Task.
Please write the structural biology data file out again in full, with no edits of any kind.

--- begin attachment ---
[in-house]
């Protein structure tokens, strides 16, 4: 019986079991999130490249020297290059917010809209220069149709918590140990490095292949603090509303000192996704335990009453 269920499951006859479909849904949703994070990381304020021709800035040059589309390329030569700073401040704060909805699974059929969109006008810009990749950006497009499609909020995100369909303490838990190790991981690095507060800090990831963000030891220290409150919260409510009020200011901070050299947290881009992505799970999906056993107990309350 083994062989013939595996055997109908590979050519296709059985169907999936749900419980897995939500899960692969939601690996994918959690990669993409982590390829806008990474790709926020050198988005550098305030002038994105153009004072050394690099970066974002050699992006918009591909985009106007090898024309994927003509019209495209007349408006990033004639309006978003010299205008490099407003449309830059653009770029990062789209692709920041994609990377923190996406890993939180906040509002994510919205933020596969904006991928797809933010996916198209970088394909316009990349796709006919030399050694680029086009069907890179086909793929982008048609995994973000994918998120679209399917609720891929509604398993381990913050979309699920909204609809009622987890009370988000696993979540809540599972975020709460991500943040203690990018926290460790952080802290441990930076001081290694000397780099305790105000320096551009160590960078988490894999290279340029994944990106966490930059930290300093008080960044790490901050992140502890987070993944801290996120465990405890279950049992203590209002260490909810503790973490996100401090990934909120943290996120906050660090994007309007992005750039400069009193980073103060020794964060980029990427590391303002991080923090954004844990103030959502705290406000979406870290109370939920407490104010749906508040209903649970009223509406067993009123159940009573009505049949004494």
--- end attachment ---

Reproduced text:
[in-house]
């Protein structure tokens, strides 16, 4: 019986079991999130490249020297290059917010809209220069149709918590140990490095292949603090509303000192996704335990009453 269920499951006859479909849904949703994070990381304020021709800035040059589309390329030569700073401040704060909805699974059929969109006008810009990749950006497009499609909020995100369909303490838990190790991981690095507060800090990831963000030891220290409150919260409510009020200011901070050299947290881009992505799970999906056993107990309350 083994062989013939595996055997109908590979050519296709059985169907999936749900419980897995939500899960692969939601690996994918959690990669993409982590390829806008990474790709926020050198988005550098305030002038994105153009004072050394690099970066974002050699992006918009591909985009106007090898024309994927003509019209495209007349408006990033004639309006978003010299205008490099407003449309830059653009770029990062789209692709920041994609990377923190996406890993939180906040509002994510919205933020596969904006991928797809933010996916198209970088394909316009990349796709006919030399050694680029086009069907890179086909793929982008048609995994973000994918998120679209399917609720891929509604398993381990913050979309699920909204609809009622987890009370988000696993979540809540599972975020709460991500943040203690990018926290460790952080802290441990930076001081290694000397780099305790105000320096551009160590960078988490894999290279340029994944990106966490930059930290300093008080960044790490901050992140502890987070993944801290996120465990405890279950049992203590209002260490909810503790973490996100401090990934909120943290996120906050660090994007309007992005750039400069009193980073103060020794964060980029990427590391303002991080923090954004844990103030959502705290406000979406870290109370939920407490104010749906508040209903649970009223509406067993009123159940009573009505049949004494």